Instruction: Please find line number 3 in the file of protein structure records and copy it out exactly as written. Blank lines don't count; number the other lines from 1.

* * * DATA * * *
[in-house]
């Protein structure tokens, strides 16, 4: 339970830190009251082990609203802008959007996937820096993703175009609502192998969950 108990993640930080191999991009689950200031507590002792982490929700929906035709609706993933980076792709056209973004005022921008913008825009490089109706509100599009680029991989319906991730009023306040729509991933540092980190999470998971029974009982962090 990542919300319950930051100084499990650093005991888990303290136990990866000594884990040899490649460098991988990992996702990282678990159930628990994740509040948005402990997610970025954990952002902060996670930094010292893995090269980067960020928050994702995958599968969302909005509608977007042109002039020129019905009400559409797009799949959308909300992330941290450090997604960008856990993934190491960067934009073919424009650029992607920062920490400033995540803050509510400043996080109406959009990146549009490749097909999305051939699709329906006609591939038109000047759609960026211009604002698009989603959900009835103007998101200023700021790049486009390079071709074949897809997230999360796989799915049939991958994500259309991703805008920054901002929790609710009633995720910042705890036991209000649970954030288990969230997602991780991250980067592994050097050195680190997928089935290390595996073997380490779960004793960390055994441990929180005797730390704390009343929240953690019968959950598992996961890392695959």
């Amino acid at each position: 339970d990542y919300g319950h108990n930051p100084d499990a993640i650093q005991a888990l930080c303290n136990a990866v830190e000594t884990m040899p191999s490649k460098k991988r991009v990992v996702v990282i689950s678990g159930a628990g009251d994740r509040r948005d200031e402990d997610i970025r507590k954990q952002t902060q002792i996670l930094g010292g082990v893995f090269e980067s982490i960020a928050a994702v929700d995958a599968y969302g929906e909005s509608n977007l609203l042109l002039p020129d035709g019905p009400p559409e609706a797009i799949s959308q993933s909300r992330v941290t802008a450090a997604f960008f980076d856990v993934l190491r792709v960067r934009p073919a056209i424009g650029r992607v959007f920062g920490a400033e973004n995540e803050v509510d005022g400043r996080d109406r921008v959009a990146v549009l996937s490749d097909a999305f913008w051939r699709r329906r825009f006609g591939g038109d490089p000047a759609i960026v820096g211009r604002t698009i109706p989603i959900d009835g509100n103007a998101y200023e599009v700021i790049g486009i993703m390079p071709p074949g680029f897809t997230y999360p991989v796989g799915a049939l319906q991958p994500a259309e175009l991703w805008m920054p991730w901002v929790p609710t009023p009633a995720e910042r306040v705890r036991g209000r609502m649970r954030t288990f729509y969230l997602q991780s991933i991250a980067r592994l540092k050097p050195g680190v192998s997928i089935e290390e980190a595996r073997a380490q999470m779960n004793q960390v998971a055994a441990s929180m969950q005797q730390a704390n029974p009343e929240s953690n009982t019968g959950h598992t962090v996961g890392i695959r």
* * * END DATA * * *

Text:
């Amino acid at each position: 339970d990542y919300g319950h108990n930051p100084d499990a993640i650093q005991a888990l930080c303290n136990a990866v830190e000594t884990m040899p191999s490649k460098k991988r991009v990992v996702v990282i689950s678990g159930a628990g009251d994740r509040r948005d200031e402990d997610i970025r507590k954990q952002t902060q002792i996670l930094g010292g082990v893995f090269e980067s982490i960020a928050a994702v929700d995958a599968y969302g929906e909005s509608n977007l609203l042109l002039p020129d035709g019905p009400p559409e609706a797009i799949s959308q993933s909300r992330v941290t802008a450090a997604f960008f980076d856990v993934l190491r792709v960067r934009p073919a056209i424009g650029r992607v959007f920062g920490a400033e973004n995540e803050v509510d005022g400043r996080d109406r921008v959009a990146v549009l996937s490749d097909a999305f913008w051939r699709r329906r825009f006609g591939g038109d490089p000047a759609i960026v820096g211009r604002t698009i109706p989603i959900d009835g509100n103007a998101y200023e599009v700021i790049g486009i993703m390079p071709p074949g680029f897809t997230y999360p991989v796989g799915a049939l319906q991958p994500a259309e175009l991703w805008m920054p991730w901002v929790p609710t009023p009633a995720e910042r306040v705890r036991g209000r609502m649970r954030t288990f729509y969230l997602q991780s991933i991250a980067r592994l540092k050097p050195g680190v192998s997928i089935e290390e980190a595996r073997a380490q999470m779960n004793q960390v998971a055994a441990s929180m969950q005797q730390a704390n029974p009343e929240s953690n009982t019968g959950h598992t962090v996961g890392i695959r």